DISCLAIMER: You should always consult your personal attorney for legal advice or questions and never rely on the Internet babblings of anyone.

Link Posted: 2/9/2006 7:16:16 AM EDT
[Last Edit: 2/9/2006 7:17:04 AM EDT by rkbar15]

Originally Posted By riggo:
What if the vehicle is a SUV or wagon where the cargo area is accessible from the back seat. Are the police allowed to search there as part of the initial search of "any part of the vehicle accessible to the driver"?

riggo



The search and seizure law is an extremely complicated area of law. A PO in NYS can order you to exit your vehicle or order you to remain in your vehicle at a traffic stop. If he orders you out of your vehicle and you refuse to comply he can forcibly remove you from your vehicle.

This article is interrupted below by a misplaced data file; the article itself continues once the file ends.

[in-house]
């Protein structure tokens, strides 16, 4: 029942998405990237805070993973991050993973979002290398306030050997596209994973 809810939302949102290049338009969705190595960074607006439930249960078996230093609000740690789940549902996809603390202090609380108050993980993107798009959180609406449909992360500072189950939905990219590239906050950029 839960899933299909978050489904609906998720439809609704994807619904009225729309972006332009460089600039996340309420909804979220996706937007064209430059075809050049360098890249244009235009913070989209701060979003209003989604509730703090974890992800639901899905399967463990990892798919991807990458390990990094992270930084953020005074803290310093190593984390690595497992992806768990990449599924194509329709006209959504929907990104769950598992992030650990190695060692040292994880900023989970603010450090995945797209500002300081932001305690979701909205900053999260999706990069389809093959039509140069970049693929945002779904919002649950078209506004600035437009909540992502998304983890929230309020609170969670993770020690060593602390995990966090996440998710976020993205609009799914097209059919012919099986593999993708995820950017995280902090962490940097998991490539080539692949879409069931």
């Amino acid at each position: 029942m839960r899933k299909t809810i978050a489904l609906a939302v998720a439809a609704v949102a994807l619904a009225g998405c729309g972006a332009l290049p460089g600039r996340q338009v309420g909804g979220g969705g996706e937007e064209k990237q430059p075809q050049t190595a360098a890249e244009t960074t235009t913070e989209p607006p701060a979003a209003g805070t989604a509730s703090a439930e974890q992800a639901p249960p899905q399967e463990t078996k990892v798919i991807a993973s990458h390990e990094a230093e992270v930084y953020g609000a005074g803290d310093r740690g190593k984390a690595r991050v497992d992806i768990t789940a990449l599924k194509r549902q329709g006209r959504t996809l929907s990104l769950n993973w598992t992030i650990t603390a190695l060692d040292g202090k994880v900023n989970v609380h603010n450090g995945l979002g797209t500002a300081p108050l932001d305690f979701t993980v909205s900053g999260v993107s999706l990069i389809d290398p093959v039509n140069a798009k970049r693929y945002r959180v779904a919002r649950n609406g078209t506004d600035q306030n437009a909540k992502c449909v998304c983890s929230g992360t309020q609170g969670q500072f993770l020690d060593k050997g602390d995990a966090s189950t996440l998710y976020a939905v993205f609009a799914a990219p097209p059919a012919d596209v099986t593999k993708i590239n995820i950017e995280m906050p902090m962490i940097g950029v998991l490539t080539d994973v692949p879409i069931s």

The PO must be able to articulate the reasons permitted under Terry in order to perform a Terry frisk of your person and he can extend that “frisk” to the passenger compartment of your MV. A Terry frisk is a pat down for weapons and not a search for contraband. A PO may not open locked compartments or locked containers under Terry. Illegally obtained evidence is routinely suppressed and it would be very foolish for any LEO to jeopardize his case by performing an illegal search of your MV.

DISCLAIMER: You should always consult your personal attorney for legal advice or questions and never rely on the Internet babblings of anyone.
Link Posted: 2/9/2006 7:32:47 AM EDT

Originally Posted By feraldan:
I was pulled over once for having a headlight out. It was around 11PM and I was on my way home from a friend's house.